A bill funding a UAA research program looking to study long-acting, reversible contraception and Fetal Alcohol Spectrum Disorder for $500,000 is currently stuck in the House Health and Social Sciences Committee.
Senate Bill 198 would authorize UAA to enter into a research program that will study the effects of using long-acting, reversible contraceptives on women who are somewhat, or may be, hopelessly addicted, Sen. Pete Kelly, a Republican from Fairbanks and the bill’s sponsor, said in an April 17 House Health and Social Services Committee.
Sen. Kelly said the bill would combat the issue of fetal alcohol spectrum disorder by using long-acting, reversible contraceptives “in a population that is having babies, and that can’t seem to get control of their addiction.”
The new three-year study, conducted by UAA’s Center for Alcohol and Addiction Studies, will evaluate the effectiveness of providing long-acting, reversible contraception. The study will be testing on voluntary women with substance abuse disorders who are at high risk for unintended pregnancies that may result in prenatal drug or alcohol exposure.
The study would be done in partnership with Alaska Regional Hospital. The bill will also require the researchers to update the legislature every year for the duration of the study.
Amanda Slaunwhite, director of UAA Center for Alcohol and Addiction studies expressed support for the bill. She said approximately 70 percent of mothers who have had one child exposed to drugs or alcohol in utero, will have another.
“It’s important that we figure out how to solve these challenges related to unintended pregnancy and access to substance abuse treatment, especially in this opioid epidemic,” Slaunwhite said.
Jeff Jessee, dean of UAA’s College of Health, also gave his support of the bill at the April 17 meeting.
“Part of the essential elements of the research is that there are women that don’t choose long-acting, reversible contraception, that either they choose not to have birth control at all, or choose alternative methods to birth control,” Jessee said. “That’s what enables us to have a control group so that we can test out… not where the birth control is effective, but what’s the most effective strategies for wrapping around these women, to help them see that they have control over at least part of their future. Even if they don’t see how they can control their addiction.”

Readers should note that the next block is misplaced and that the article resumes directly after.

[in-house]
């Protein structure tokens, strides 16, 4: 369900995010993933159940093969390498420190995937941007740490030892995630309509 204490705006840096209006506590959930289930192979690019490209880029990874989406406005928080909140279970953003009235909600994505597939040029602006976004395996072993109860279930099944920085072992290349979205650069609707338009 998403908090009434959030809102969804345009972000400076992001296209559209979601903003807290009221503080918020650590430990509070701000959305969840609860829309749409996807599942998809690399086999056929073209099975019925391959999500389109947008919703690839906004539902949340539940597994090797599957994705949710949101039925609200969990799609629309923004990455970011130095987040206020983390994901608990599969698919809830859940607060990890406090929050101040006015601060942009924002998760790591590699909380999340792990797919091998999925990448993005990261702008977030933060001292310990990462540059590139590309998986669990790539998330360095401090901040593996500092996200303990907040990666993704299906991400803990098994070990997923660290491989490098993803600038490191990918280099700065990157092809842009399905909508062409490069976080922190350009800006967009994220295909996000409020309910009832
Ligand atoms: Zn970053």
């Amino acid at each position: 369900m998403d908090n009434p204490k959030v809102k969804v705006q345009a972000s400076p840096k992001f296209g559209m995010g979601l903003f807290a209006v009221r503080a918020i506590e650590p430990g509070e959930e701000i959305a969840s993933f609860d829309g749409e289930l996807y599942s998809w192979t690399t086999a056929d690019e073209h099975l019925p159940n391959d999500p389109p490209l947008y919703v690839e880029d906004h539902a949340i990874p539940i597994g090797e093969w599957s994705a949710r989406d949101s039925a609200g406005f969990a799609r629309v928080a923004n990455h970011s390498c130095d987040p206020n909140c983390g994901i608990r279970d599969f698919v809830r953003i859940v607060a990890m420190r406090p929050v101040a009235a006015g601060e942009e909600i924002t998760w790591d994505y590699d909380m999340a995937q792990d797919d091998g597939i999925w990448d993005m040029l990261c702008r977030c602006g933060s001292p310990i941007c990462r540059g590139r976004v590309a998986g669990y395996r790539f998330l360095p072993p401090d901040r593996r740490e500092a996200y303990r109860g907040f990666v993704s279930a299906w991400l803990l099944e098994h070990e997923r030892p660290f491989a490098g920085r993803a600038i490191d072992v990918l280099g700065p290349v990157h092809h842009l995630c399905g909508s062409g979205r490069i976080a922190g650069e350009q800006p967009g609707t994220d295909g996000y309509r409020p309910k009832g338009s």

While the bill is rooted in good intentions, some believe the bill is promoting an unethical study.
Fairbanks equal rights activist group, the Hrrrl Scouts, posted on their Facebook page urging their followers to “flood the inboxes of the House Health and Social Services Committee” in opposition to the bill. In a post from April 24, the group provided a sample letter and contact info for representatives on the House Health and Social Services Committee.
“This is the creepy bill,” the post read. “We know [long-acting, reversible contraceptives] work. This is just an attempt to control women’s bodies masquerading as caring. It’s unethical to single out women struggling with substance abuse, especially as there is not a definitive plan in place for the removal of the devices.”
On April 25, the group posted to their page a screenshot of an email response from Rep. Ivy Spohnholz, Democrat from Anchorage and chair of the House Health and Social Services Committee.
“SB 198 will not be moving out of committee. This bill was a well-intentioned but poorly crafted attempt to increase contraception for a vulnerable population,” Spohnholz’s email said.
University of Alaska Fairbanks’ Generation Action chapter also had reservations about the bill, posting April 24 on their Facebook page urging followers to contact representatives in the House Health and Social Services Committee.
“We’re sharing this a little late, but they canceled both hearings on this HORRIBLE bill so here’s the contact info for the Reps on the House Health & Social Services Committee and the bill’s sponsor,” the post read, along with contact information for all of the representatives on the committee.
The study is following up with a two-year experiment that stocked Fetal Alcohol Spectrum Disorder informational posters and pregnancy tests in bars across the state. The study, concluded in 2015, was conducted by UAA’s Institute for Circumpolar Health Studies. Over 2,000 women in Anchorage, Juneau, Homer and Kodiak chose to participate in the experiment. The results were compared to results from Fairbanks, Nome and Dillingham, where only Fetal Alcohol Spectrum Disorder posters were displayed.
Researchers found that bars that offered the pregnancy test dispensers and the posters were more effective than bars that only displayed the posters. The study also discovered 42 women who found they were pregnant and committed to abstaining from alcohol while pregnant.
“It was highly controversial at the time, now it’s not so controversial. It has produced an amazing amount of data. More than we expected we would get,” Kelly said in the April 17 committee meeting.
The bill is currently stalled in the House Health and Social Services Committee.